Tim Robbins, who played a rookie pitcher with a wicked fastball in the movie "Bull Durham," has donated the uniform he wore in the film to the baseball Hall of Fame.
The uniform from the 1988 movie many consider a classic baseball film was donated by Robbins on a recent visit with his son, Miles, the museum announced Monday.
The movie, about a minor league team, also starred Kevin Costner. Robbins played rookie pitcher Ebby Calvin "Nuke" LaLoosh, whose wild talents were tamed by a veteran catcher, played by Costner, and by team confidant and Nuke's girlfriend, played by Susan Sarandon.
"I felt that donating my 'Bull Durham' uniform to the museum would allow visitors to have a firsthand remembrance of that great baseball movie," Robbins said.
The shirt, pants, cap and stirrups will join the permanent exhibit of baseball in films. Other items include Geena Davis's uniform from "A League of Their Own," Ray Liotta's jersey from "Field of Dreams," and Robert Redford's uniform and jacket from "The Natural."
NFL management and the players' union were on the same side yesterday, opposing legislation that would force the league to set aside 10 percent of its TV revenue for building and renovating stadiums. Testifying before the Senate Judiciary Committee, Commissioner Paul Tagliabue said the bill would "establish a rigid and misguided federal approach to a particularly local issue." He said it would have serious and negative consequences for local communities, sports fans and sports teams.
Under the measure proposed by Sen. Arlen Specter (R-Pa.), continuing major league baseball's antitrust exemption and football's limited antitrust exemption would depend on both placing 10 percent of TV money into a construction trust fund.
Specter's bill would also expand the antitrust exemptions to allow baseball and the NFL to bar a club from moving to a different city.
Two horses were killed and a third was badly burned last night in a fire in a barn at Belmont Park, a New York Racing Association official said. Three civilians suffered minor injuries, according to a Nassau County fire official. The fire was reported at Barn No. 8 at 6:27 p.m., according to a dispatcher, and was ruled under control about 8:30 p.m.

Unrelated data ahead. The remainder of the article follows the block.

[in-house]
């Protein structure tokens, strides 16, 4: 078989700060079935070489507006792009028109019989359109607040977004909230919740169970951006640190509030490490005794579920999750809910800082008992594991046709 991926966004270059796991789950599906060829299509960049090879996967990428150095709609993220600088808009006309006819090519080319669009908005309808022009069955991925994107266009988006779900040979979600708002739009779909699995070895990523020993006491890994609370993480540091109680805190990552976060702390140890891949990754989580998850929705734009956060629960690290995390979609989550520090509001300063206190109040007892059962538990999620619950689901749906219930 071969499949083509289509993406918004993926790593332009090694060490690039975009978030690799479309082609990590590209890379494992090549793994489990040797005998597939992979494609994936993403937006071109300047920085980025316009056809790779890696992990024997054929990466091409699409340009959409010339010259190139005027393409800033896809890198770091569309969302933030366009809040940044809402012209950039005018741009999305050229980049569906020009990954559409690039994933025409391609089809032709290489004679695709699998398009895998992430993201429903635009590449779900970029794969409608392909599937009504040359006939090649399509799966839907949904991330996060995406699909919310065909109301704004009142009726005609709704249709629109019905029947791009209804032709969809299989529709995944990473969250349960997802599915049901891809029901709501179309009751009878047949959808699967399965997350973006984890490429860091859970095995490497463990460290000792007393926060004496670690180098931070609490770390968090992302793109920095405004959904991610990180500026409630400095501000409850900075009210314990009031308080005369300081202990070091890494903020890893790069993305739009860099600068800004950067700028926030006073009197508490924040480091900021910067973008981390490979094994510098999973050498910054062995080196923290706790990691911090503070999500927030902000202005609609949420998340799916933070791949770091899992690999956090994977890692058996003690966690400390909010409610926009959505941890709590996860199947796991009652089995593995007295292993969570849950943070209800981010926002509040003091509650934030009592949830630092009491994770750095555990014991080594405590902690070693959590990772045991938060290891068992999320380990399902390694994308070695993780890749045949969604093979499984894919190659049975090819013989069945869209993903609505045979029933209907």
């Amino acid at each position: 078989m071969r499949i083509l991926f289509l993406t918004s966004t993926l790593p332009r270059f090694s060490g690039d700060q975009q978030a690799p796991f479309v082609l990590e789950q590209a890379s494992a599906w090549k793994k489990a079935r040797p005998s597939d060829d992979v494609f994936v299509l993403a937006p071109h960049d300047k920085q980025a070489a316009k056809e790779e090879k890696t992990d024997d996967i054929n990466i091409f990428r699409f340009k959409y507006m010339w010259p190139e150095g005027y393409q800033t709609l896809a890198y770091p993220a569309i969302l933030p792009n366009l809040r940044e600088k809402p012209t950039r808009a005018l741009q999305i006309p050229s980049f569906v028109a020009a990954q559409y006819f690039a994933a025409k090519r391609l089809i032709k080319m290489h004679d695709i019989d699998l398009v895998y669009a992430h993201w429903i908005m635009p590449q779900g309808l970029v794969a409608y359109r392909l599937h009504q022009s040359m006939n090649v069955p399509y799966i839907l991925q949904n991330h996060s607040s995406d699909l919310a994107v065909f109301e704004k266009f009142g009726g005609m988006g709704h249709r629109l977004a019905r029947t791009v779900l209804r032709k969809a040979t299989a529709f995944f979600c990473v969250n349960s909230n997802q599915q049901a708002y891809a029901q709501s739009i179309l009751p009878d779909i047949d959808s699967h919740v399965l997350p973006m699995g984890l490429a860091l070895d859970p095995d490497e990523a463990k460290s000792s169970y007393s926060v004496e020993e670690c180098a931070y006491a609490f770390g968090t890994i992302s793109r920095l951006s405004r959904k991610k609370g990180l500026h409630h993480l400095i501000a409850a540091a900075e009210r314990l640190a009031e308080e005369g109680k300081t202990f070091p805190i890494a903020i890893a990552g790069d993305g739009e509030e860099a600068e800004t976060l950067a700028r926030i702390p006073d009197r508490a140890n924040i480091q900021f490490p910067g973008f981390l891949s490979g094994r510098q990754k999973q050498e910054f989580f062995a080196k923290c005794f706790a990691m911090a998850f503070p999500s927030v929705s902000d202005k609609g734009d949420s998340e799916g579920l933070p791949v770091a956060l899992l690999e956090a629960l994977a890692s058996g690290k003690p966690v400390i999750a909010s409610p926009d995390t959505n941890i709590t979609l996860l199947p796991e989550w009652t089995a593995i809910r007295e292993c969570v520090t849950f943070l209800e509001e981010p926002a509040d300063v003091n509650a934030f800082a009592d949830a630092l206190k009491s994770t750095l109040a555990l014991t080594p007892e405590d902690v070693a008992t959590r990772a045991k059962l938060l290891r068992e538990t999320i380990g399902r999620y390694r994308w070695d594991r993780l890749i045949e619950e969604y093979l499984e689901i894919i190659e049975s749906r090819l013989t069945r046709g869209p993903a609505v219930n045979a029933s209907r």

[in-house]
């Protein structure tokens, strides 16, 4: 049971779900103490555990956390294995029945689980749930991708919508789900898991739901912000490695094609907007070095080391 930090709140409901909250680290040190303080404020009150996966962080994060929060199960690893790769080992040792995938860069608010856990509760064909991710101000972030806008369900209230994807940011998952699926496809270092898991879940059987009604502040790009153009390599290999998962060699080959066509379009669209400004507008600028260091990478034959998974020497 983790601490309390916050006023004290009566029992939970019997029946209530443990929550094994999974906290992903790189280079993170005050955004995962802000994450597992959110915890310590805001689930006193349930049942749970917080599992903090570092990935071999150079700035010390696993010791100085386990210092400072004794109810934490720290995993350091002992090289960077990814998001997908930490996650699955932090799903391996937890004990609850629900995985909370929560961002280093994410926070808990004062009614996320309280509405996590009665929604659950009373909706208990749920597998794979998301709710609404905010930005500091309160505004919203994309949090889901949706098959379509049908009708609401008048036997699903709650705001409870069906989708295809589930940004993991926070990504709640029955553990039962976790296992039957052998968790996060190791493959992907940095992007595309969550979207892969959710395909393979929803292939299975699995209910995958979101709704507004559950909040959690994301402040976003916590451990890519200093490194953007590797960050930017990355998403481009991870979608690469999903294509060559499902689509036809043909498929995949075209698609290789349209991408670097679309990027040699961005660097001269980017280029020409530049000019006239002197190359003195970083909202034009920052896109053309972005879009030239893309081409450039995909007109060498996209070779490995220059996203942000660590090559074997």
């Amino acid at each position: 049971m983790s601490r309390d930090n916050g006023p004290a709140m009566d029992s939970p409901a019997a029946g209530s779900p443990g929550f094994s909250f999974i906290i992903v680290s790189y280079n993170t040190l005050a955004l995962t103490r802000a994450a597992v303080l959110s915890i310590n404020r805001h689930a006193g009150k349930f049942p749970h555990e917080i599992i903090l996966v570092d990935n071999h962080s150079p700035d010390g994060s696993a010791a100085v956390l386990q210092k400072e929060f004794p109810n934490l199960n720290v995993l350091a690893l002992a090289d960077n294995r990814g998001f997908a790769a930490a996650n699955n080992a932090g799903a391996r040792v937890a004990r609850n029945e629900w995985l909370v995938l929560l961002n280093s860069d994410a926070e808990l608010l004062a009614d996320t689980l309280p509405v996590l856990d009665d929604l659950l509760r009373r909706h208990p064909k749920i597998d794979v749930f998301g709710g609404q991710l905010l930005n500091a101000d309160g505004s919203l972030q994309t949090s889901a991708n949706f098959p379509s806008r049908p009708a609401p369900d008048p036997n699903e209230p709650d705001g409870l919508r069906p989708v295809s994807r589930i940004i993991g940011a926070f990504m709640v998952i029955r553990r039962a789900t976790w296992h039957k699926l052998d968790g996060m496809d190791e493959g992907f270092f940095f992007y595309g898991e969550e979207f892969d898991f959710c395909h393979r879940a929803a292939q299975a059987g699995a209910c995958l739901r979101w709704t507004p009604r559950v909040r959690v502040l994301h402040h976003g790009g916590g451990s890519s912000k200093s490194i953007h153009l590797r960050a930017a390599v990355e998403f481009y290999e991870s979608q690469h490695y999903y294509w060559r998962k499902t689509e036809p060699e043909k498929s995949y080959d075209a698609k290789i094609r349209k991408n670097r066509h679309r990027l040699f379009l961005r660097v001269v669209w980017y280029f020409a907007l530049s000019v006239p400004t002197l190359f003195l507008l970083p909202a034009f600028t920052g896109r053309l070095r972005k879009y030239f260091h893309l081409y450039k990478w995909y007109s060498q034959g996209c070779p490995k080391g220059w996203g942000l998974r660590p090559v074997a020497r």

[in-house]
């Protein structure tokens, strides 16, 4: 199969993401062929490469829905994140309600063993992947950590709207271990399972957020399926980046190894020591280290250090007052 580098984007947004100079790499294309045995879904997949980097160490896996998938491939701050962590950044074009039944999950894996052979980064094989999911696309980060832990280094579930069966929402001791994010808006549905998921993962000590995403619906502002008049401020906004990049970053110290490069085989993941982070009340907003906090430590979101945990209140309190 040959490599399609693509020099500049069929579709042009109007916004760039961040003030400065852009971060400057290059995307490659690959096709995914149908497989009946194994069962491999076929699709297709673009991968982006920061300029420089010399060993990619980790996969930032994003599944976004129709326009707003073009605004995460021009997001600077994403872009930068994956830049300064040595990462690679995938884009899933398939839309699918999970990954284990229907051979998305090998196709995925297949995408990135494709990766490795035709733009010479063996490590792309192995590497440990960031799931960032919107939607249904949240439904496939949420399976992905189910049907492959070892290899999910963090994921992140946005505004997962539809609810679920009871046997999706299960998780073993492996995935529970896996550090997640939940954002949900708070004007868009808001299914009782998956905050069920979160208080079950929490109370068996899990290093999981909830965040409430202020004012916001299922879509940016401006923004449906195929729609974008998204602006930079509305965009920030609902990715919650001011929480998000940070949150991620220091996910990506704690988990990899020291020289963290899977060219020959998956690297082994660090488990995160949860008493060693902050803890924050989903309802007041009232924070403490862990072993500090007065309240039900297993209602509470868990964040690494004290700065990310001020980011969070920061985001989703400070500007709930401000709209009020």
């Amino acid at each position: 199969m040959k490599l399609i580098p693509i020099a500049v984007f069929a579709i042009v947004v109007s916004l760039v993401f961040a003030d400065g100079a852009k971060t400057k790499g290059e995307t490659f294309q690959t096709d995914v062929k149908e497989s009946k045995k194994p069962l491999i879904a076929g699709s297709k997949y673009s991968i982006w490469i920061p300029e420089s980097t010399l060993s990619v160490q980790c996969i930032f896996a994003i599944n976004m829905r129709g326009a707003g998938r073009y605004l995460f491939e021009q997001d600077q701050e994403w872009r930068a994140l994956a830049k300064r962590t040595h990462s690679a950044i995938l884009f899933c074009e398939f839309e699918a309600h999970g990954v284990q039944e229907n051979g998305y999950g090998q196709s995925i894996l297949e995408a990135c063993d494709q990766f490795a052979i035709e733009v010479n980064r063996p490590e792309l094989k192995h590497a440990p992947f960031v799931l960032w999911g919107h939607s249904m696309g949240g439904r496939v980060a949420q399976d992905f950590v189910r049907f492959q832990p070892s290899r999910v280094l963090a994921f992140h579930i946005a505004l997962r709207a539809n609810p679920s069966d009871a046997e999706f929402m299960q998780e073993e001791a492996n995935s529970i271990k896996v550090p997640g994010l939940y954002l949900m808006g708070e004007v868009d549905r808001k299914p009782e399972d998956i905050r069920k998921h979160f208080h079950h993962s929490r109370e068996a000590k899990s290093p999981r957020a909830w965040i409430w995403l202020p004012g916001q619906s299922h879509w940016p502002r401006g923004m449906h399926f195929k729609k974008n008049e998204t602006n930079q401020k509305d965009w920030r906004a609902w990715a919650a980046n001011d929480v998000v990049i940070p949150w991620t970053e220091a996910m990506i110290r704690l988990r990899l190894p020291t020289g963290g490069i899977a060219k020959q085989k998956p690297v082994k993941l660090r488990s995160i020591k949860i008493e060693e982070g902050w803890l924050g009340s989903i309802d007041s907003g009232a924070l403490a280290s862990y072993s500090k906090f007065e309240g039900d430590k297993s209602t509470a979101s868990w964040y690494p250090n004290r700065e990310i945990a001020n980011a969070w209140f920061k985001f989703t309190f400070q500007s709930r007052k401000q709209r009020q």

The horses killed were a 2-year-old filly and a 3-year-old gelding trained by James Toner, according to someone close to the investigation who asked not to be identified.
Boone Bows Out
Chuck Boone, the University of Richmond's athletic director for the last 22 years, announced that he will retire after the upcoming school year.
Approximately 100 past, present and future U.S. Olympians will gather on the west steps of the Capitol in a public ceremony today celebrating worldwide Olympic Day. The event begins at 11 a.m., and will include short speeches by Rep. Jim Ryun (R-Kan.), a three-time Olympian who was a silver medalist in the 1,500 meters at the 1968 Games in Mexico City, and Sen. Ben Nighthorse Campbell (R-Colo.), the captain of the 1964 U.S. Olympic judo team.
Participating athletes will be available for photos and autographs after the ceremony. Among those scheduled to participate are four-time gold medal sprinter Evelyn Ashford, long-jump legend Bob Beamon, D.C. native and two-time Olympian Robin Campbell, swimming champions Donna De Varona and John Naber, International Olympic Committee vice president Anita DeFrantz, local paralympic athlete Bill Demby, decathlete Bruce Jenner, 1964 track gold medalist Billy Mills, skier Donna Weinbrecht and Fairfax figure skater Michael Weiss.
CAPTION: Tisha Venturini, left, and members of U.S. Women's World Cup team visit SOS Children's Village near Chicago, a home for abused and neglected children.